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Bin Laden tape piles pressure on U.S. companies
Thursday April 15, 2004 3:43 pm ET

By Sue Pleming

WASHINGTON, April 15 (Reuters) - U.S. corporations may face a growing threat from terror groups after a message purportedly from al Qaeda leader Osama bin Laden lambasted the work of foreign firms in Iraq, terrorism experts said on Thursday.

The tape, which CIA analysts said most likely was bin Laden's voice, complained the Iraqi war was earning millions of dollars for companies such as Halliburton (NYSE:HAL - News), the Texas firm run by Vice President Dick Cheney between 1995-2000.

"This war earns millions of dollars for big companies, whether those who manufacture weapons or those involved in reconstruction such as Halliburton and its sisters and daughters," said the tape, whose main message was to offer a truce with European countries if they stop attacking Muslims.

Halliburton's subsidiary Kellogg Brown and Root is the U.S. military's biggest contractor in Iraq and like other foreign firms there has come under increasing attack by insurgents who view them as soft targets.

Shibley Telhami, a Middle East expert at the Brookings Institution and the University of Maryland, said al Qaeda was trying to instill even more fear in firms working in Iraq by mentioning them in the audio tape.

Telhami said al Qaeda was capitalizing on a trend in the Arab world in which companies such as Halliburton and others with major contracts in Iraq were seen as collaborators with U.S. policy.


U.S. companies, he said, needed to be even more on the alert, but added the threat in Iraq was still more from Iraqi insurgents rather than groups such as al Qaeda.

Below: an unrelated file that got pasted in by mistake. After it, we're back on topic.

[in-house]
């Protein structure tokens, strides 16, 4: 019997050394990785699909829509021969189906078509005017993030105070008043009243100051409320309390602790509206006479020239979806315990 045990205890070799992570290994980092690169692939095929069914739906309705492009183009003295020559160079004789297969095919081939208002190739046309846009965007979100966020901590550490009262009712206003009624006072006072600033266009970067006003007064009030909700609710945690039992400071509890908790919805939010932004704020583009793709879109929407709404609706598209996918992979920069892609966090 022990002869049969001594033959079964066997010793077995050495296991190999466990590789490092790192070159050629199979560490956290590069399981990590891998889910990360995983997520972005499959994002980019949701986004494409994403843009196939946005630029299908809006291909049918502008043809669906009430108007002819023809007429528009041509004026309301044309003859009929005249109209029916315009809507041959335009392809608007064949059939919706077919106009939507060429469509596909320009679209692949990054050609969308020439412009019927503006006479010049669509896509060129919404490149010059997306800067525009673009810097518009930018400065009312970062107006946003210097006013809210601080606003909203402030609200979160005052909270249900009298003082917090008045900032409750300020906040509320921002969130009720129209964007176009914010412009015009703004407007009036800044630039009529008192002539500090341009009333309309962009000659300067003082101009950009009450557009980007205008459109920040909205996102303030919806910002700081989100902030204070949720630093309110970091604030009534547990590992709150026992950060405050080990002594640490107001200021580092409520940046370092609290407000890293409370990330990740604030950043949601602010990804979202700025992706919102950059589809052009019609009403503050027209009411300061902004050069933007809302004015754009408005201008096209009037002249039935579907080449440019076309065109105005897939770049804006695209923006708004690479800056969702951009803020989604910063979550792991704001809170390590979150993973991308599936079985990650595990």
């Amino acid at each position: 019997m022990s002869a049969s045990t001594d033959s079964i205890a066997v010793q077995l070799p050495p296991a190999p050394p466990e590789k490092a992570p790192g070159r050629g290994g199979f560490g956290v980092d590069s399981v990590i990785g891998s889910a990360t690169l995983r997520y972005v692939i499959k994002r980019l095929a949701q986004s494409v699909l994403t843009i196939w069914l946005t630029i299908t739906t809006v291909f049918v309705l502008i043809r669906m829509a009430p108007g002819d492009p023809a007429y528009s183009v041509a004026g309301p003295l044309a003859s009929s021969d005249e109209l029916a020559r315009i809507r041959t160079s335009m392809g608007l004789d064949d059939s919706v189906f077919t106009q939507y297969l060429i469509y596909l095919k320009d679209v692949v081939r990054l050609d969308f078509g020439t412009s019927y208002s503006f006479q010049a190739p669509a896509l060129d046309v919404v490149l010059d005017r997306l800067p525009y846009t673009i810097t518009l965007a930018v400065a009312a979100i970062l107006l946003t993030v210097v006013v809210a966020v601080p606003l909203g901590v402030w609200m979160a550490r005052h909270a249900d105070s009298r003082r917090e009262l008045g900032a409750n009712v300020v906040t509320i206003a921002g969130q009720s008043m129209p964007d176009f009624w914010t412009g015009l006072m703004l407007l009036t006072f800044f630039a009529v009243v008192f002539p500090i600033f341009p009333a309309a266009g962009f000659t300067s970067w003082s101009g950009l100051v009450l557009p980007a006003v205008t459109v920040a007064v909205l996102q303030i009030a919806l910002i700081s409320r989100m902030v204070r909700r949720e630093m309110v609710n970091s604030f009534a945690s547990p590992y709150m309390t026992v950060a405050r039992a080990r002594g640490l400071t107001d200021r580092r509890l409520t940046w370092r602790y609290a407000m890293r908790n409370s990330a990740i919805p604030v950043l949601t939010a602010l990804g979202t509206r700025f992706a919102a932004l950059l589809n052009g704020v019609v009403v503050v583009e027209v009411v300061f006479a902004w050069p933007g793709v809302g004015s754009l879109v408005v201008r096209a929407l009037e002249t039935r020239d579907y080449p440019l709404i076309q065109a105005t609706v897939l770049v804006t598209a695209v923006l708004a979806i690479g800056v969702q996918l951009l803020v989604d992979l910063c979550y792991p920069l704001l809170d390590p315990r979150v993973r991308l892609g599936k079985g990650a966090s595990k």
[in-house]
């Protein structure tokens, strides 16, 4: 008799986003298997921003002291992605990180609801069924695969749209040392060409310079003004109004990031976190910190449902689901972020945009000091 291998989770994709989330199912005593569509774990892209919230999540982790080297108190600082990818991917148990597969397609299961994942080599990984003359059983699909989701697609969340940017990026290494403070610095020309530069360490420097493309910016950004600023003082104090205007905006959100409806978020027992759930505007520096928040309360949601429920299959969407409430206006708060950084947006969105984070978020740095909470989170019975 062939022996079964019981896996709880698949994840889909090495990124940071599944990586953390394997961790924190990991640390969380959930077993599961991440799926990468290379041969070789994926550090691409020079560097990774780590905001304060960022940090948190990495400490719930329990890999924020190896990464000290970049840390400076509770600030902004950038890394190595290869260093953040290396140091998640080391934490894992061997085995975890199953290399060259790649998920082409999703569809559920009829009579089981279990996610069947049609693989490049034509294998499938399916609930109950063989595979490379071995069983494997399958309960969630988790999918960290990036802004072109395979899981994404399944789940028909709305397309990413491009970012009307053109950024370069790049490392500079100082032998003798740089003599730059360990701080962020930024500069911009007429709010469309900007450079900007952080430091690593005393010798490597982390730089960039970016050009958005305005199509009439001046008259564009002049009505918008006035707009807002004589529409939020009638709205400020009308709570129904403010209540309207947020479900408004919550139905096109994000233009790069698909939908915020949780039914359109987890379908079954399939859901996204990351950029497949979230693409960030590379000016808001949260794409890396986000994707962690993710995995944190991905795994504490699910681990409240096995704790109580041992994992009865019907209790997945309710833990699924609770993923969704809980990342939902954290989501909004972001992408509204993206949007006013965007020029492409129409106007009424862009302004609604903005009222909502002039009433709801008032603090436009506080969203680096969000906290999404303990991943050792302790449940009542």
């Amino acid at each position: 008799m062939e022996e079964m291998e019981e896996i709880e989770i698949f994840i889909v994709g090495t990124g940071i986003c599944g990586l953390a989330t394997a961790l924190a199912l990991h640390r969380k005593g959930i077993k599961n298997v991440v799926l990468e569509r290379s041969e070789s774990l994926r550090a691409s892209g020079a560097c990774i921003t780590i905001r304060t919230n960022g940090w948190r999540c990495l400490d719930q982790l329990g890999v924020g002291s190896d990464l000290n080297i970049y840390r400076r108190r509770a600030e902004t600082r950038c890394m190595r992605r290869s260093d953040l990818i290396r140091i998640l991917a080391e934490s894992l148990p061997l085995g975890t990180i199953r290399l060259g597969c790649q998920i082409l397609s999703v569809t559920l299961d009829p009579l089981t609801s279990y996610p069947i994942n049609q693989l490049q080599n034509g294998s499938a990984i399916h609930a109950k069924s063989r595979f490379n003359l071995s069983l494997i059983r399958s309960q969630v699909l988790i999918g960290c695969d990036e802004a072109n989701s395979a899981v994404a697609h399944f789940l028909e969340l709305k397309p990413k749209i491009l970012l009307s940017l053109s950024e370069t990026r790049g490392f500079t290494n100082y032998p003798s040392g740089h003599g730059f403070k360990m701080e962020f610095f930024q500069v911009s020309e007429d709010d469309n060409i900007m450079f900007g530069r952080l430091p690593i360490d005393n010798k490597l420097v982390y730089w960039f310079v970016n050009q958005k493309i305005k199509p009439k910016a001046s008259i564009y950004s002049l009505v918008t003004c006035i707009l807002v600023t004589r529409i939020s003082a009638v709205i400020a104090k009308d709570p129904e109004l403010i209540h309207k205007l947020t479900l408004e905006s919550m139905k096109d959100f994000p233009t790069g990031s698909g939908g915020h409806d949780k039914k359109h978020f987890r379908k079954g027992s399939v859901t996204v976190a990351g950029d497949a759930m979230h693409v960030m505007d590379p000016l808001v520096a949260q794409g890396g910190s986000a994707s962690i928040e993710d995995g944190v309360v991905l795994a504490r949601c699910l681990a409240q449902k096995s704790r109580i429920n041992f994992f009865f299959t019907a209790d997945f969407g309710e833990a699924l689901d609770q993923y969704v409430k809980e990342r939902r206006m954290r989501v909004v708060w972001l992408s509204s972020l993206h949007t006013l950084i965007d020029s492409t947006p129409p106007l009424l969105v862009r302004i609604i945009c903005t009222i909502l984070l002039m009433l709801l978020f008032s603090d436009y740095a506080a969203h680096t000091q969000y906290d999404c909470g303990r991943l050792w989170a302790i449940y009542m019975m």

Halliburton has lost 30 employees and subcontractors in Iraq. Seven more employees have been missing since last Friday when their convoy was ambushed.

Asked about the bin Laden tape, Halliburton spokeswoman Wendy Hall said for security reasons she could not comment: "All we can say is that this is an unprecedented time in American history."

Dan Benjamin, a former counter-terrorism official and co-author of "The Age of Sacred Terror," said Jihadists were eager to carry out successful attacks against Americans and corporate targets were often easier than military ones.

But Benjamin said it was doubtful al Qaeda leaders had a meeting and decided to put U.S. corporations at the top of their hit list.

"What they have decided -- as bin Laden said in the 1998 fatwa -- (is) "we will kill Americans wherever we will find them"."

Military strategist Anthony Cordesman of the Center for Strategic and International Studies said bin Laden's mention of contractors should put them on even higher security alert.

"Obviously, one way to break up the U.S. nation-building in Iraq is to attack the most vulnerable aspect of it and that is contractors who are not Iraqis and not Muslims."

But Mark Shaheen, a former counter-terrorism official for the Bush administration, described the tape as the "usual empty kind of rhetoric" from terror groups.

He suspected bin Laden was trying to gain Arab sympathy by echoing a common conspiracy theory that America occupied Iraq for commercial reasons rather than to oust Saddam Hussein.